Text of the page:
Choosing TAVR

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 - CoreValve
CoreValve
Source: Medtronic

With transcatheter aortic valve replacement (TAVR), proper patient selection plays a key role in successful outcomes. It may prove to be a linchpin in reimbursement decisions as well.

In November 2011, TAVR hit the ground running in the U.S. with the FDA’s approval of the Sapien aortic valve in inoperable patients with symptomatic aortic stenosis. Less than a year later, the agency gave it another boost by including high-risk patients. The momentum continued into 2013 with encouraging results from the pivotal CoreValve Extreme Risk Iliofemoral study, presented in late October at the Transcatheter Cardiovascular Therapeutics scientific session in San Francisco.

Just as PARTNER (Placement of AoRTic TraNscathetER Valve Trial) data provided the evidence base for approval of Edwards Lifesciences’ Sapien valve, CoreValve Extreme Risk findings may pave the way for commercialization in the U.S. of Medtronic’s CoreValve. The 12-month results—with higher survival and lower stroke rates than in PARTNER—prompted the FDA to announce it would not convene an advisory panel to help it reach a decision on the device’s safety and efficacy. The decision is expected sometime this year.

Patient selection, crucial in clinical trials, is likely to remain a critical factor in the continuing rollout of TAVR, too. 

Recognizing futility

In TAVR, the lines between risk groups can become blurred, particularly at the upper and lower boundaries, according to cardiac surgeons who participated in the two trials. And the grimmest of the gray areas may be inoperable patients with severe aortic stenosis who will die if left untreated but who will not benefit from treatment, either. Michael J. Mack, MD, a PARTNER investigator and medical director of cardiovascular surgery of the Heart Hospital Baylor Plano in Texas, describes these as “the toughest clinical decisions we are making: who is not a candidate for a TAVR because they are too old, too debilitated, too frail and despite the fact that they would get a successful procedure, are not going to have a significant survival benefit.”

These patients may have comorbidities such as severe chronic obstructive pulmonary disease and renal failure in addition to aortic stenosis, says Michael J. Reardon, MD, a cardiothoracic surgeon at Houston Methodist DeBakey Heart & Vascular Center in Texas and a CoreValve investigator. “I fix your valve but you still are so sick from your bad lungs and your bad kidneys that you don’t get better,” he says.

With years of experience, cardiovascular specialists are getting better at recognizing factors that contribute to futility and a poor outcome. Mack lists a Society of Thoracic Surgeons (STS) predicted operative risk score in the high teens to low 20s, significant renal disease, frailty, being wheelchair bound and being on home oxygen as flags that help identify some patients who are not good TAVR candidates. “It is trying to determine where that upper boundary is between patients who are dying with aortic stenosis vs. those who are dying from aortic stenosis,” he says.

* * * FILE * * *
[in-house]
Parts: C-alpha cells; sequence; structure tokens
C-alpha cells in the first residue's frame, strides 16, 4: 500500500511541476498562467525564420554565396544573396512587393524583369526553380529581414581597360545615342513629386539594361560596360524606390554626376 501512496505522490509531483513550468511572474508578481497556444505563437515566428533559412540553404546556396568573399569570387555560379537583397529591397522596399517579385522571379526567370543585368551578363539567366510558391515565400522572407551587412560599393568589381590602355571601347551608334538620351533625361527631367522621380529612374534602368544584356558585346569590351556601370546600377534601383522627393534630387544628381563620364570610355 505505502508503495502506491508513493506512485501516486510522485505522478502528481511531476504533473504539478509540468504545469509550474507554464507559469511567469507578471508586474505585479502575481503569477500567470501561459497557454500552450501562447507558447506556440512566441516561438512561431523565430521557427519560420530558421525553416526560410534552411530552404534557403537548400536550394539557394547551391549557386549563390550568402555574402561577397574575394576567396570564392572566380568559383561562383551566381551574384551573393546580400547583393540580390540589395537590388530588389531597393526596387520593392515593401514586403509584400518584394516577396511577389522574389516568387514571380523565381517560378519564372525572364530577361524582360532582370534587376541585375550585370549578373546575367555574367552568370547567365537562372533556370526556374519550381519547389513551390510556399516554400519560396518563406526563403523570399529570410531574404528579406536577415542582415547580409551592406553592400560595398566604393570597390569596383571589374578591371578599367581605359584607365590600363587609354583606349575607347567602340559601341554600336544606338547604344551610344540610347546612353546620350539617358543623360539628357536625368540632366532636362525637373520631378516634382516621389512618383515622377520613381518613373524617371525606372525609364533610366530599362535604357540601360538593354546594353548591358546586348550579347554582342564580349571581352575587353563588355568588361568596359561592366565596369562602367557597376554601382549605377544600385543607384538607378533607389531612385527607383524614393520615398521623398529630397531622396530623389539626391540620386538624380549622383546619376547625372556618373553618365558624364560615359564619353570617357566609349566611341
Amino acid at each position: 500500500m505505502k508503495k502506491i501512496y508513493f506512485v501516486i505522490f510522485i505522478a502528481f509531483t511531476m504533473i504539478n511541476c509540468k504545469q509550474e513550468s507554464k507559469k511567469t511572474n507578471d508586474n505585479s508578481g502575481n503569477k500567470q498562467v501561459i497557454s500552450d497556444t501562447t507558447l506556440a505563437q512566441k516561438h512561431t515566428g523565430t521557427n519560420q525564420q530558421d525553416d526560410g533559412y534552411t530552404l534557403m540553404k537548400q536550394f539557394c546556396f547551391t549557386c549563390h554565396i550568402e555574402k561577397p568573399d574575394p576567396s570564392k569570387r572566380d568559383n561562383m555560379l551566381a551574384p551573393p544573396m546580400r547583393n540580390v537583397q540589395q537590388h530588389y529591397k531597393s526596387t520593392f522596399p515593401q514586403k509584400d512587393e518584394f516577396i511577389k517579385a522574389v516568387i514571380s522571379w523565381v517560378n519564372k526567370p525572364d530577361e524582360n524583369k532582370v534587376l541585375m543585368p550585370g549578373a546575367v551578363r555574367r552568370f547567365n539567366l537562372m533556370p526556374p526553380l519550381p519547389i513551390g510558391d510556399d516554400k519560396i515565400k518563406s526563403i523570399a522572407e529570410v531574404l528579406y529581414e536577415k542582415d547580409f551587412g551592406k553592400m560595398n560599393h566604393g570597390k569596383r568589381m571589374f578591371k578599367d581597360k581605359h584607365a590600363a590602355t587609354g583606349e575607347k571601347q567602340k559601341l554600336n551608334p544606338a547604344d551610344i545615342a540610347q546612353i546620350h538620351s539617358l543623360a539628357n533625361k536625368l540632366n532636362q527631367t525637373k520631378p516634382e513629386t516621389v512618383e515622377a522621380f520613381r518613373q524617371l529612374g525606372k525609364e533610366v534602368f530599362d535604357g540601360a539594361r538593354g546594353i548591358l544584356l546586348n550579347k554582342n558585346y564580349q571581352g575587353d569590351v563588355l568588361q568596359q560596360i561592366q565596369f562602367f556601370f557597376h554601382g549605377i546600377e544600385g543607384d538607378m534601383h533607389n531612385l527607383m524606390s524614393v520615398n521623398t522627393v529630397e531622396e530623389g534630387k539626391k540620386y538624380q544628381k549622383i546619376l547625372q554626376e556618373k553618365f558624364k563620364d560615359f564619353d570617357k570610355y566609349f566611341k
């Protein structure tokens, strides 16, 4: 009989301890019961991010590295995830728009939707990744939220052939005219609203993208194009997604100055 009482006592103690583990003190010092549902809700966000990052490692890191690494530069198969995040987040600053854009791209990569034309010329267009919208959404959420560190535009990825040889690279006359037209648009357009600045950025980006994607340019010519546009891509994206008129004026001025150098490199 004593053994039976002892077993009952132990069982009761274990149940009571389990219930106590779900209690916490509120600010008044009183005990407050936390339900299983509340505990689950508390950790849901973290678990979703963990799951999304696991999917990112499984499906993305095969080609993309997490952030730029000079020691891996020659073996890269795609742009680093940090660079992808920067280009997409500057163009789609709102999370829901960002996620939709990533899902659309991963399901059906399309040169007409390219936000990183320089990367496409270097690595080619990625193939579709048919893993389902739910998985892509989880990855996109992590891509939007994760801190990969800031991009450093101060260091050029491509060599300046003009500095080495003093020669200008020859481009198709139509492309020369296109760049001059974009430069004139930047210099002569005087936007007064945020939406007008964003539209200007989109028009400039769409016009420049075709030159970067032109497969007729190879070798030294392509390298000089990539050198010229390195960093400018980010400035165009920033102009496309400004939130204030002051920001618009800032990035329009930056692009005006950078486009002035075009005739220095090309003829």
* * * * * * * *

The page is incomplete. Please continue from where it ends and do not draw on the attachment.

David Cohen, MD, a cardiologist and medical director of the Medical Economics and Technology Assessment Group at Mid America Heart Institute in Kansas City, Mo., adds that physicians should consider quality of life as well as survival when choosing TAVR patients, a perspective shared by Mack and Reardon. Patients in their 80s are more likely to be concerned about quality issues such as independence during the period left in their lives than would a younger person, the thinking goes.

“We believe they [survival and quality of life] are both important and different patients may value the different endpoints differently, depending on their circumstances and priorities,” says Cohen, who has conducted analyses in both trials. “That is why we advocated for endpoints that included both survival and a good quality of life as being optimal for patients after TAVR.”

 - TAVR Reimbursement

Using CoreValve Extreme Risk data and quality of life tools, Cohen and his colleagues identified predictors of a good or poor outcome. Preliminary data showed that being wheelchair bound, on home oxygen, having a low albumin, a higher STS mortality risk score, a previous bypass operation and a low aortic valve gradient were associated with a worse outcome at six months. He adds that categories such as frailty and disability were more important than individual factors, the research was preliminary and predictors might change as researchers gather more data.